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National Bottle Bill

Hoplite

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Currently, there are 11 states in the US that have bottle bills. Bottle bills are a small surcharge levied on a bottled product when it's bought that can be redeemed when the product is recycled. The unclaimed deposits are used to fund recycling drop-off points and other recycling programs.

These laws have been very successful in the states where they exist currently and I'm somewhat curious why we dont institute this on a NATIONAL level? In addition to providing revenue, we increase the return rate of recyclable materials and help slow some of the environmental damage that the proliferation of perfectly recyclable materials is causing.

A bonus is this program has a very low actual budgetary impact. Even if 100% of all redeemable material is returned, the government is out almost nothing. Additionally, you have to consider what kind of money and resources would be saved with a massive upturn of recycling.

What do you think?
 

Deuce

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Well, I know how some of the anti-liberals will react :p

I lived in New York for a while and the bottle deposit thing did seem fairly effective there. I'd have to see some numbers on it to really have much of an opinion.
 

MaggieD

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Currently, there are 11 states in the US that have bottle bills. Bottle bills are a small surcharge levied on a bottled product when it's bought that can be redeemed when the product is recycled. The unclaimed deposits are used to fund recycling drop-off points and other recycling programs.

These laws have been very successful in the states where they exist currently and I'm somewhat curious why we dont institute this on a NATIONAL level? In addition to providing revenue, we increase the return rate of recyclable materials and help slow some of the environmental damage that the proliferation of perfectly recyclable materials is causing.

A bonus is this program has a very low actual budgetary impact. Even if 100% of all redeemable material is returned, the government is out almost nothing. Additionally, you have to consider what kind of money and resources would be saved with a massive upturn of recycling.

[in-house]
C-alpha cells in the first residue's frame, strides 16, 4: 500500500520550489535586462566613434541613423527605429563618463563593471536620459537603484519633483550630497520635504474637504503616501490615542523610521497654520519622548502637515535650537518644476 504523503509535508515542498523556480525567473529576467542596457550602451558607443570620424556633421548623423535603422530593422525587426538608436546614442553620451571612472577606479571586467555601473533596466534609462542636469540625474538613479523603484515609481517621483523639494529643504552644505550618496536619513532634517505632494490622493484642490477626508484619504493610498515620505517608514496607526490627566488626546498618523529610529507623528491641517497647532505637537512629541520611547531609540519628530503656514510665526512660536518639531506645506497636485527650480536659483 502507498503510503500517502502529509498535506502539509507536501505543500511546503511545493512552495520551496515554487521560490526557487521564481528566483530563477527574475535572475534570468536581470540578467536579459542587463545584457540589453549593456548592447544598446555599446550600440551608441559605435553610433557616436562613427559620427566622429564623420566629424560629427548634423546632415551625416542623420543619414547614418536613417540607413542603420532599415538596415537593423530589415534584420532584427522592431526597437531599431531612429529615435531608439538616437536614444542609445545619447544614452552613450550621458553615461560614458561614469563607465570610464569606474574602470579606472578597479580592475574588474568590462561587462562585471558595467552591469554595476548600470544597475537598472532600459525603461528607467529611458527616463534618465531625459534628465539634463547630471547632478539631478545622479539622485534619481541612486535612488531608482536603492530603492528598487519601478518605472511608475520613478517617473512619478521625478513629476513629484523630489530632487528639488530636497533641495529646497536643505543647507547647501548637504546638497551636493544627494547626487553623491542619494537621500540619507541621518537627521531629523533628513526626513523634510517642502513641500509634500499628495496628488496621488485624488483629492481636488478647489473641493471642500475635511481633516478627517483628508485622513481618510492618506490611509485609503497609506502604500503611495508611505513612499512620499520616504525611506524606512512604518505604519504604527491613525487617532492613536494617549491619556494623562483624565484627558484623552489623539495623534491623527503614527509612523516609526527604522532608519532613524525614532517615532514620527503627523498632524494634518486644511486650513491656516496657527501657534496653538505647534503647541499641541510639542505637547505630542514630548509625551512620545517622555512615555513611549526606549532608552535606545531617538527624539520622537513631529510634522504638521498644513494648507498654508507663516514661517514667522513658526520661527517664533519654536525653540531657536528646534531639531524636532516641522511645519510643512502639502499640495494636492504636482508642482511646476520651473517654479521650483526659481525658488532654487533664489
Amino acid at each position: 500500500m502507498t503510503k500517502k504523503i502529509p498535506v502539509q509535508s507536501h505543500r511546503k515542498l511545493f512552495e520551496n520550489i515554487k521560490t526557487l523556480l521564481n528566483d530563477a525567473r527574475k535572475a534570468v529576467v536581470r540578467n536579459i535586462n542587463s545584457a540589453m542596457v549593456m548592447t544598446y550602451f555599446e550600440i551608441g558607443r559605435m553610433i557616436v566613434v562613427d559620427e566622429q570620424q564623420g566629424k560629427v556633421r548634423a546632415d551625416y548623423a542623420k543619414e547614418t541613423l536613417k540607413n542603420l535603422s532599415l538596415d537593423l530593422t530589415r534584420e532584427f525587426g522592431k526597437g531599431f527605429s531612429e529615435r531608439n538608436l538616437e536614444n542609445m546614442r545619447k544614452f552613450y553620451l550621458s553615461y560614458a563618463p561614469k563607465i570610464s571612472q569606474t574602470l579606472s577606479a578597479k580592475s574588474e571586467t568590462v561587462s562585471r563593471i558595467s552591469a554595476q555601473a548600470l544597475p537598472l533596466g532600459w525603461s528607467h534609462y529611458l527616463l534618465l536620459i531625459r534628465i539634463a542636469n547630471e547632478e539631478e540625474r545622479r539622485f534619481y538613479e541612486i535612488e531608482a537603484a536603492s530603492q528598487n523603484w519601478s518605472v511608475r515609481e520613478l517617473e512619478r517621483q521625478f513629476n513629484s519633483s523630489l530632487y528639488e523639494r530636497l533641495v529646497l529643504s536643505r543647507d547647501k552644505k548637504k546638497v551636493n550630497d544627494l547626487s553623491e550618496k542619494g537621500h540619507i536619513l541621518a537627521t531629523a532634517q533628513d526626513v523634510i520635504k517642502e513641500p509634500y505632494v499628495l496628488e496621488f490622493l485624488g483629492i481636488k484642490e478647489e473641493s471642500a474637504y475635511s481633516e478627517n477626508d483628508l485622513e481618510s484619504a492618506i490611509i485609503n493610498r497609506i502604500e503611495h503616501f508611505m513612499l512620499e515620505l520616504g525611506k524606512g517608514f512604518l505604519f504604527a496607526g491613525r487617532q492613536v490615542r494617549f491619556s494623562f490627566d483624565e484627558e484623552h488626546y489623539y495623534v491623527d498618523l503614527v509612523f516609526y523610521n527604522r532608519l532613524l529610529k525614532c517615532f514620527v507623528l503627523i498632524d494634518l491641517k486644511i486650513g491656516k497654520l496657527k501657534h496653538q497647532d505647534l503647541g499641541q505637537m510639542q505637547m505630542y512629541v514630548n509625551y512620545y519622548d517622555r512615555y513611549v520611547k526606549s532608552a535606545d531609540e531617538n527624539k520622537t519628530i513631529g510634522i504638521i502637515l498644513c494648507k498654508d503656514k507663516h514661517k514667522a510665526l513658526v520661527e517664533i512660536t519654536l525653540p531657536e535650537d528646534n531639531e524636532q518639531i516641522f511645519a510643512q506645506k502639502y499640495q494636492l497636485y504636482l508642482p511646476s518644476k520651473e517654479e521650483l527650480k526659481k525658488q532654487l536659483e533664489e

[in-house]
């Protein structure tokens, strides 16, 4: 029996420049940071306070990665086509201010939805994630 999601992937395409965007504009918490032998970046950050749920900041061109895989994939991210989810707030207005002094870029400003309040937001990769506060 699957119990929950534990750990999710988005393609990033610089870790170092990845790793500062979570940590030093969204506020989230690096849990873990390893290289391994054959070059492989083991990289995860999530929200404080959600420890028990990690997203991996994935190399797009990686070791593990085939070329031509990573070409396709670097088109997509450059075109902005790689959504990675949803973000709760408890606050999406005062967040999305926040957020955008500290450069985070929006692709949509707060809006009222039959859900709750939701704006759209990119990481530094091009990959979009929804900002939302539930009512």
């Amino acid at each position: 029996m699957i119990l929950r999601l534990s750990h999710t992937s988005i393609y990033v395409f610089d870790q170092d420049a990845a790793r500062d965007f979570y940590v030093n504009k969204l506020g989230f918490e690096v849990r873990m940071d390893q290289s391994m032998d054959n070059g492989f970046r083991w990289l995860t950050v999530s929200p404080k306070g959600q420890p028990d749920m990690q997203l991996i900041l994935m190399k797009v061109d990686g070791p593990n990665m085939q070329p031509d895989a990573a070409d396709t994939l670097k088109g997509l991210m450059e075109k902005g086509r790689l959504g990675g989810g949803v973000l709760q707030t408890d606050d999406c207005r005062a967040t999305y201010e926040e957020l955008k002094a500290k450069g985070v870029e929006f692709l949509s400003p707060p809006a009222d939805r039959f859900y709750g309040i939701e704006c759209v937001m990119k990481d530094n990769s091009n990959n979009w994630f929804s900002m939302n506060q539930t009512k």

What do you think?

I am sooo in favor f deposits on bottles, plastic as well as glass. Bottled water alone accounts for the largest single-item sales number of the country (probably the world, when ya' think about it). $16 Billion 2008 statistic! Imagine all the bottles!

We're moving 1 billion bottles of water around a week in ships, trains, and trucks in the United States alone. That's a weekly convoy equivalent to 37,800 18-wheelers delivering water. (Water weighs 81/3 pounds a gallon. It's so heavy you can't fill an 18-wheeler with bottled water--you have to leave empty space.)

Probably the vast majority of the bottles end up in landfills to take a hundred years to decompose.

In 1976, the average American drank 1.6 gallons of bottled water a year, according to Beverage Marketing Corp. Last year, we each drank 28.3 gallons of bottled water--18 half-liter bottles a month. We drink more bottled water than milk, or coffee, or beer. Only carbonated soft drinks are more popular than bottled water, at 52.9 gallons annually.

The more I read about this, the more nutz I'm convinced we really are.

Fiji Water produces more than a million bottles a day, while more than half the people in Fiji do not have reliable drinking water.
(Fiji Water actually comes from Fiji, BTW.)

OMG!

Our recycling rate for PET is only 23%, which means we pitch into landfills 38 billion water bottles a year--more than $1 billion worth of plastic.

If the water we use at home cost what even cheap bottled water costs, our monthly water bills would run $9,000.

Can you tell that I feel strongly about this? Message in a Bottle - Bottled Water - Luxury Water - Mineral Water | Fast Company

These are just stats on water bottles; soda? Twice the volume.

If our country is serious about being GREEN!!!! how could we NOT put deposits on every single bottle sold? Whew. Think I'll take a nap.
 
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